Tyler Francischine
May 2020

The United States has produced countless musicians who have enriched the lives of people around the world. Take a tour through the stages, streets and studios that gave the legends of rock, soul, jazz and the blues their star power, with this guide to important American music landmarks. 

Paisley Park, Minneapolis
On a main thoroughfare in an unassuming Minneapolis suburb stands a huge white building that once served as the home, recording studio and performance venue for Minnesota’s musical genius Prince. Today, visitors can take guided tours of the campus, which opened in 1987, and walk the studios where the artist recorded some of his biggest hits.

Whisky a Go Go, Los Angeles
The Whisky, as this legendary club is commonly known, served as the launching pad for future superstars such as The Doors, Mötley Crüe and Guns N’ Roses. In 2006, it became the first music venue to be inducted into the Rock and Roll Hall of Fame.

Preservation Hall, New Orleans
What began in the 1950s as an art gallery where New Orleans jazz greats held rehearsal sessions is now a storied venue that offers live jazz 350 days a year. Visitors to this tiny French Quarter landmark know that you must arrive early—and that maintaining any semblance of personal space is out of the question.

Haight-Ashbury, San Francisco
Named after an intersection but encompassing an epochal cultural movement, the Haight-Ashbury was the birthplace of 1960s superbands like the Grateful Dead and Jefferson Airplane. Today’s visitors lament the Ben and Jerry’s which now sits on the corner, but the neighborhood’s spirit lives on in old-school shops, bars and small museums.

Sun Studio, Memphis
The self-proclaimed birthplace of rock ’n’ roll and home to the Million Dollar Quartet (an impromptu jam session of Elvis Presley, Jerry Lee Lewis, Carl Perkins and Johnny Cash), Sun Studio now offers visitors guided tours of the historic space.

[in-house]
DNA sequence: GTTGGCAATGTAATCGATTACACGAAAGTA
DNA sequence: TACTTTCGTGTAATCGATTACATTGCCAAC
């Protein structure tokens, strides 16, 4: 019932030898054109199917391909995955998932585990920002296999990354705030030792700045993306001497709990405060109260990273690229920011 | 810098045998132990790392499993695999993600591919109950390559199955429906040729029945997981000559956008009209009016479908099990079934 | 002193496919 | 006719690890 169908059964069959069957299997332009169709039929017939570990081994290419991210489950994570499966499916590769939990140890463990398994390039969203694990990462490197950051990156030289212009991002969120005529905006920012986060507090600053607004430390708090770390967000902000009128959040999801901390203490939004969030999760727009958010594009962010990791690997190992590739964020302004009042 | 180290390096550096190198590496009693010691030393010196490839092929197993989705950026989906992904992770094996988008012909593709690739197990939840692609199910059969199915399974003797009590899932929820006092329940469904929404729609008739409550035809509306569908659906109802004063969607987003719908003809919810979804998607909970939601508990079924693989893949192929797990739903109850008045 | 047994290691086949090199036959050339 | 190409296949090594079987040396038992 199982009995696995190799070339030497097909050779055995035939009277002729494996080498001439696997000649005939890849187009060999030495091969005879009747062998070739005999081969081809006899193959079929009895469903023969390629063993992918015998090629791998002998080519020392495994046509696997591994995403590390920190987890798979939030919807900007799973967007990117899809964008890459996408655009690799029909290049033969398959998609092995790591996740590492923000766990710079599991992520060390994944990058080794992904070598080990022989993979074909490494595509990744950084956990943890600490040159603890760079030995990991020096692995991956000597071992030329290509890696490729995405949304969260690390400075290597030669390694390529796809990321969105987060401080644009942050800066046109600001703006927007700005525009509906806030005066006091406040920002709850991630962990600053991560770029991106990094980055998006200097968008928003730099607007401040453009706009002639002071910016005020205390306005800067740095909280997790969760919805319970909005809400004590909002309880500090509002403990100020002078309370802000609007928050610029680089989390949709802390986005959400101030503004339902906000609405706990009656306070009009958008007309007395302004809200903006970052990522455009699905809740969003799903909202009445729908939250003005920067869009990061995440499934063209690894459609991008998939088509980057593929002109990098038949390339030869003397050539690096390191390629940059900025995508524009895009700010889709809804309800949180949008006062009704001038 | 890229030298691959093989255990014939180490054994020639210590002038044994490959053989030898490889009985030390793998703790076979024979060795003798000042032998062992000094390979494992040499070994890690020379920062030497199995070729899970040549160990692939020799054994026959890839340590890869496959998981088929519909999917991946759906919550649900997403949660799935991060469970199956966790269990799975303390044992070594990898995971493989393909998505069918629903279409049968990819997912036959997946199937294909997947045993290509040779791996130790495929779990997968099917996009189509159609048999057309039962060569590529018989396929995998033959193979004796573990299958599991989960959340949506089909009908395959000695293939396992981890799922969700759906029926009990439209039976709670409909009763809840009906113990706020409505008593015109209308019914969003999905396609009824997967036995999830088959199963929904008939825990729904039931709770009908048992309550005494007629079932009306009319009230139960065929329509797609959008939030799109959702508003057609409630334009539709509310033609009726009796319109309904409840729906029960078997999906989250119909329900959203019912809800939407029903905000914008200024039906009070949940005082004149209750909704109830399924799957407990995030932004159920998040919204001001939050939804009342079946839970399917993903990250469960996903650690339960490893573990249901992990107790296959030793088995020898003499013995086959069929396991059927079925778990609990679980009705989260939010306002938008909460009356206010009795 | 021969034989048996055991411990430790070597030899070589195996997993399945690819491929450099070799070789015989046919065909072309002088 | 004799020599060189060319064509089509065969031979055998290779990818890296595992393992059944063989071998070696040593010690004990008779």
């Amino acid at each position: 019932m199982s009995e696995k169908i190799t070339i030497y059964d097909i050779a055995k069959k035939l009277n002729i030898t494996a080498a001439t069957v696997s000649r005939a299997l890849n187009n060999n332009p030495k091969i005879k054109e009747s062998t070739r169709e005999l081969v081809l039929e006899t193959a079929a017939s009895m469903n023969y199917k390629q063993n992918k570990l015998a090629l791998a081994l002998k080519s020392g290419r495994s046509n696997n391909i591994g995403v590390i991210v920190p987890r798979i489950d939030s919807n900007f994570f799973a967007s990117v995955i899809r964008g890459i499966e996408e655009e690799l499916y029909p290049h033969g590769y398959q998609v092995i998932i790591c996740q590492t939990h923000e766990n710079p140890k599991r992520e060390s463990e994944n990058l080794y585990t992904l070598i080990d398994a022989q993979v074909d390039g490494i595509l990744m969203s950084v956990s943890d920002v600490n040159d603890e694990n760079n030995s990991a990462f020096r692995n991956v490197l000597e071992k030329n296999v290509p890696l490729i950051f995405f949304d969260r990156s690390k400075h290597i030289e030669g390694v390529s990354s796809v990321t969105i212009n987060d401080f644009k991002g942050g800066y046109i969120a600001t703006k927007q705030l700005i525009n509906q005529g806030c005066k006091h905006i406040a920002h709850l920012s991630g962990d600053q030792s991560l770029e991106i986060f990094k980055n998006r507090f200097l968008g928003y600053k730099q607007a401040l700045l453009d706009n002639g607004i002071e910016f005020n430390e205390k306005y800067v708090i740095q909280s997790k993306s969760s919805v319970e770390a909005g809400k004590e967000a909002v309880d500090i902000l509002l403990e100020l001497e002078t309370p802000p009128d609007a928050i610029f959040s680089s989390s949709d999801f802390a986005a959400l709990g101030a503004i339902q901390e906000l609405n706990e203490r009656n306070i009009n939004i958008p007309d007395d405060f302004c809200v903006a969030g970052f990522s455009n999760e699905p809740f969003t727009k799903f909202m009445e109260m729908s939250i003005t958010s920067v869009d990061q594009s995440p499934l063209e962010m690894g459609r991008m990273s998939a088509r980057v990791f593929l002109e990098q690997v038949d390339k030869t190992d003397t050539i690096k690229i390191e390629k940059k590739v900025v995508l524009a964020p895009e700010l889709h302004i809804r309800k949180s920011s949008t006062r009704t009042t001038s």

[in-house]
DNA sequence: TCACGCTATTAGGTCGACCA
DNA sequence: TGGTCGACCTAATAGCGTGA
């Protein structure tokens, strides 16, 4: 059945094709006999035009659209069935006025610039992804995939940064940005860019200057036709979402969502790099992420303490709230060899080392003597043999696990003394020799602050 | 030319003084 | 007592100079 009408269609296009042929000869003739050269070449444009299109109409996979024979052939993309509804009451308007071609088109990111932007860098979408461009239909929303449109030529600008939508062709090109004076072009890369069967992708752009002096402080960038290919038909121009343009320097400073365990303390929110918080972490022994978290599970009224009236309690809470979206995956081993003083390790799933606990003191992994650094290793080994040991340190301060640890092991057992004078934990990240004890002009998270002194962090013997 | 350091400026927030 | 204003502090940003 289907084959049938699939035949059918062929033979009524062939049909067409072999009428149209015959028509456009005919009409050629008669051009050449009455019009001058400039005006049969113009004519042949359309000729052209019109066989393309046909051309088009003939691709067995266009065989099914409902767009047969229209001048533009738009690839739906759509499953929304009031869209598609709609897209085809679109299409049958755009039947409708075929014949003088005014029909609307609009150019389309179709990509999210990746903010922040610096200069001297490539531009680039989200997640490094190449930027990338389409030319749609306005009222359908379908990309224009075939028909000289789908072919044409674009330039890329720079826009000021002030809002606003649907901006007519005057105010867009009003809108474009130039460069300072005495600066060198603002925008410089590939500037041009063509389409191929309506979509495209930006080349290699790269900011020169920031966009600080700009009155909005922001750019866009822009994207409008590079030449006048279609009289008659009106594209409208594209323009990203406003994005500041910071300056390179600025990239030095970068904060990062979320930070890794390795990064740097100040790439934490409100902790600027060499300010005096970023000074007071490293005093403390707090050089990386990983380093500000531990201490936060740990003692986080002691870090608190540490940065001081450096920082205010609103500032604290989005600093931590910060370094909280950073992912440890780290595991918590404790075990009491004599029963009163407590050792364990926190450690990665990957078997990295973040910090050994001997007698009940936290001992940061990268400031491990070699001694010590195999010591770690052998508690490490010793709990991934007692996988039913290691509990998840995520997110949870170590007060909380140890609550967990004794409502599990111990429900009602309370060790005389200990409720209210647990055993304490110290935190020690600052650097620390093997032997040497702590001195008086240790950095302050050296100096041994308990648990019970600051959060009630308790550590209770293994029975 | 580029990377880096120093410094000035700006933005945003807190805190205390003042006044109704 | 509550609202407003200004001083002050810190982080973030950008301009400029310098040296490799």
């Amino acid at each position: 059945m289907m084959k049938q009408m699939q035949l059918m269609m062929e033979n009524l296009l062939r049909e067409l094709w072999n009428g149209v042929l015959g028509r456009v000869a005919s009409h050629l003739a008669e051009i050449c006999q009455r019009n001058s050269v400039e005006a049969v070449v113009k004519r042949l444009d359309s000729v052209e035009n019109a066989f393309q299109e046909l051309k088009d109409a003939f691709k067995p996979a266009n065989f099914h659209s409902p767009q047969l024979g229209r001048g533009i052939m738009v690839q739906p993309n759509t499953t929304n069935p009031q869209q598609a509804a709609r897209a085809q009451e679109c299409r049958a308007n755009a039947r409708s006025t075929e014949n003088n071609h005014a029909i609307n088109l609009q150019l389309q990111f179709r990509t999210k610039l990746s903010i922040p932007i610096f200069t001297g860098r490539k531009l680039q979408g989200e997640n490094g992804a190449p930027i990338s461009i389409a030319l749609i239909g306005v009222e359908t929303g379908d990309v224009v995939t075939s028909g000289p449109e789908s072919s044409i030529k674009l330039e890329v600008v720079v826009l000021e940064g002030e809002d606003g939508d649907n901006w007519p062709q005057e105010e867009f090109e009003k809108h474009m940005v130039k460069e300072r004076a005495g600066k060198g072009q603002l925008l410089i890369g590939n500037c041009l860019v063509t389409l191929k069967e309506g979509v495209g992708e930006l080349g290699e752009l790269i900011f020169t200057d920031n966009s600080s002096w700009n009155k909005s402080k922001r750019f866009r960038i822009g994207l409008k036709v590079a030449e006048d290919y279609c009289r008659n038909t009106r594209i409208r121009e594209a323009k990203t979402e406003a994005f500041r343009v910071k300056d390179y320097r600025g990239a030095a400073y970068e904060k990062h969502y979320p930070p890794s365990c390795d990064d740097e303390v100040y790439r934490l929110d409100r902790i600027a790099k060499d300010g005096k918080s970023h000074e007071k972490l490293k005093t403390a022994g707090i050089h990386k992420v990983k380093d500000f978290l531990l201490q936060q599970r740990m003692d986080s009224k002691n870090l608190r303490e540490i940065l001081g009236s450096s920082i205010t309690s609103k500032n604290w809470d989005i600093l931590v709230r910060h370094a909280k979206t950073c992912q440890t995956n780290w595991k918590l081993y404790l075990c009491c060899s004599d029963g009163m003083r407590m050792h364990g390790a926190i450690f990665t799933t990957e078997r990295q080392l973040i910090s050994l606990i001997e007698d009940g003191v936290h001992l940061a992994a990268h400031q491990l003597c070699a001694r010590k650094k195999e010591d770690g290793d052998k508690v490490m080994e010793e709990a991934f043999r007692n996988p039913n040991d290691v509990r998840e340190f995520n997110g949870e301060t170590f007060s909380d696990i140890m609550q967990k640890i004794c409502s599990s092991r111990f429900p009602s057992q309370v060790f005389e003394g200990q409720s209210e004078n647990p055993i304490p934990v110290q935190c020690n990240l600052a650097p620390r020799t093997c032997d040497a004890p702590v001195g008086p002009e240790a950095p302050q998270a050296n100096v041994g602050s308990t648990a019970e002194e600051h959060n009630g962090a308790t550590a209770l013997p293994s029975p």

Cafe Wha?, New York City
In the heart of Manhattan’s Greenwich Village is a cafe where Beat poet Allen Ginsberg once sipped cocktails and listened to performances from the likes of Bob Dylan and Peter, Paul and Mary. Crowds still gather in the intimate space to hear live music from house bands.

The Crossroads, Mississippi
According to legend, one midnight in the early 1930s, guitarist Robert Johnson sold his soul to the devil at this deserted intersection in exchange for the skills to become a Mississippi Delta blues great. Today, a large monument featuring several guitars reminds travelers of the bluesman's mythical origin story.

Electric Lady Studios, New York City
When Jimi Hendrix bought a defunct Greenwich Village nightclub and transformed it into a professional recording studio in 1968, it became the first artist-owned studio in the world. More recently, musicians like Childish Gambino, Taylor Swift and The Weeknd have produced albums in the storied space.

The Motown Museum, Detroit
Hitsville U.S.A. is what Motown founder Berry Gordy called the building where he worked and lived with his family in the record label’s earliest days. Visitors can tour the garage-turned-studio where timeless hits like “My Girl” and “Please Mr. Postman” were recorded, as well as view the upstairs flat where the family dining room table doubled as the Motown shipping department.

Bethel Woods Center for the Arts, New York
It may have started out as Max Yasgur’s farm, but after three days in 1969, this rural area of New York captured the zeitgeist of the era when it hosted the Woodstock Music and Art Fair. Today, the Bethel Woods Center for the Arts and The Museum at Bethel Woods pay homage to the music that defined a generation.

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